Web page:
While many politicians are now quick to lend their support to issues such as gay marriage and anti-bullying campaigns, few are actually willing to seriously push for the necessary policy changes to address the range of problems affecting LGBTQ young people, in and outside of schools. Even the rare few who do, like Massachusetts Governor Deval Patrick, fail to allocate the necessary resources and funding to adequately deal with the problem.
Too often, the same Democratic politicians who are willing to speak at LGBTQ events, solicit LGBTQ votes, take LGBTQ donations and advocate for LGBTQ equality are the same officials complicit in cutting funding for the very programs that LGBTQ youth depend on. The lives of LGBTQ young people are not playthings to be tossed around for political capital. As people who want schools that are safe and affirming places for LGBTQ students and hope for a future where no young person will ever feel like death is a better option then living, we have a responsibility to hold politicians accountable to their rhetoric. We are best positioned to do this when we organize with others to build grassroots movements that are less concerned with befriending the political establishment and courting corporate sponsorship, and more focused on doing whatever it takes to pressure those in power to implement the wide-reaching changes required to end the range of problems facing queer youth once and for all.
Only a few miles separate the Baltimore neighborhoods of Roland Park and Upton Druid Heights. But residents of the two areas can measure the distance between them in years—twenty years, to be exact. That’s the difference in life expectancy between Roland Park, where people live to be 83 on average, and Upton Druid Heights, where they can expect to die at 63.
Underlying these gaps in life expectancy are vast economic disparities. Roland Park is an affluent neighborhood with an unemployment rate of 3.4 percent, and a median household income above $90,000. More than 17 percent of people in Upton Druid Heights are unemployed, and the median household income is just $13,388.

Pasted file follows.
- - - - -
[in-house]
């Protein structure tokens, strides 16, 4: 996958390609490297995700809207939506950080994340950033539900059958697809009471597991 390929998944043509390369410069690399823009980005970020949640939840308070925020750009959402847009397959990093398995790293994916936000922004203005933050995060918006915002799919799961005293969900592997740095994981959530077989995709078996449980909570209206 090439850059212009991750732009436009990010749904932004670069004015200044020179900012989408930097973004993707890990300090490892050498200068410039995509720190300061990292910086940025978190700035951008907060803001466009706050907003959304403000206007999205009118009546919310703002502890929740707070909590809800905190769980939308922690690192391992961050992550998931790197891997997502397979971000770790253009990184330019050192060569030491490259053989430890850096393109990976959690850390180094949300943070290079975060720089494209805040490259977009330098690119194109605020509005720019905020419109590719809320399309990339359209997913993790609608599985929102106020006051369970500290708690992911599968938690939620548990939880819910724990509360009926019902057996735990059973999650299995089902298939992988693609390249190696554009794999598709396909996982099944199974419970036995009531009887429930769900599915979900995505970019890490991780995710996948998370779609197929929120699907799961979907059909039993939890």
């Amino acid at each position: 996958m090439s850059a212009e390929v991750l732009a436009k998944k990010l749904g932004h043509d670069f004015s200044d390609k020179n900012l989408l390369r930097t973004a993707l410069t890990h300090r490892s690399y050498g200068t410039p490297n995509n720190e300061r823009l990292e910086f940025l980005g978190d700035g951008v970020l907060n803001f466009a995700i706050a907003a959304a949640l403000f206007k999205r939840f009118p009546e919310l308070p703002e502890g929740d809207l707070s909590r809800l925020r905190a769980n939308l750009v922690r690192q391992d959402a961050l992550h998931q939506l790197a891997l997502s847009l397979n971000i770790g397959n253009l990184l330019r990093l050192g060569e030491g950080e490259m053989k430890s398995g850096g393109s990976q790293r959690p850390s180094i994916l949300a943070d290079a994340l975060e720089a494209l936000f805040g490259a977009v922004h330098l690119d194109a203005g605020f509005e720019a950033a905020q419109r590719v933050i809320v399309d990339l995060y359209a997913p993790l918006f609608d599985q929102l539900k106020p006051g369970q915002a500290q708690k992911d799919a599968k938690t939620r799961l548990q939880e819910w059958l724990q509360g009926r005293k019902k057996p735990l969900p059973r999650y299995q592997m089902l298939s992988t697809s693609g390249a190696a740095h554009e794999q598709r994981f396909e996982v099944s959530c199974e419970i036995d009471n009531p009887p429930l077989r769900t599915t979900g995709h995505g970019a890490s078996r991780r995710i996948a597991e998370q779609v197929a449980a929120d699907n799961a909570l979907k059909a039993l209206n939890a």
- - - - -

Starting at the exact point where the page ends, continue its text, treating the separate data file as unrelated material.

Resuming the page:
It’s no secret that this sort of economic inequality is increasing nationwide; the disparity between America’s richest and poorest is the widest it’s been since the Roaring Twenties. Less discussed are the gaps in life expectancy that have widened over the past twenty-five years between America’s counties, cities and neighborhoods. While the country as a whole has gotten richer and healthier, the poor have gotten poorer, the middle class has shrunk and Americans without high school diplomas have seen their life expectancy slide back to what it was in the 1950s. Economic inequalities manifest not in numbers, but in sick and dying bodies.
On Wednesday, Senator Bernie Sanders convened a hearing before the Primary Health and Aging subcommittee to examine the connections between material and physiological well-being, and the policy implications. With Congress fixed on historic reforms to the healthcare delivery system, the doctors and public health professionals who testified this morning made it clear that policies outside of the healthcare domain are equally vital for keeping people healthy—namely, those that target poverty and inequality.
“The lower people’s income, the earlier they die and the sicker they live,” testified Dr. Steven Woolf, who directs the Center on Society and Health at Virginia Commonwealth University. In America, people in the top 5 percent of the income gradient live about nine years longer than those in the bottom 10 percent. It isn’t just access to care that poor Americans lack: first, they are more likely to get sick. Poor Americans are at greater risk for virtually every major cause of death, including cancer, heart disease and diabetes. As Woolf put it, “Economic policy is not just economic policy—it’s health policy.”
Tracing health disparities back to their socioeconomic roots adds context to growing calls for pro-worker policies like raising the minimum wage and providing paid sick leave. Lisa Berkman, director of Harvard’s Center for Population and Development Studies, presented a range of evidence indicating that policies supporting men and women in the labor force—particularly low-wage and female workers—lead to better health for themselves and their families.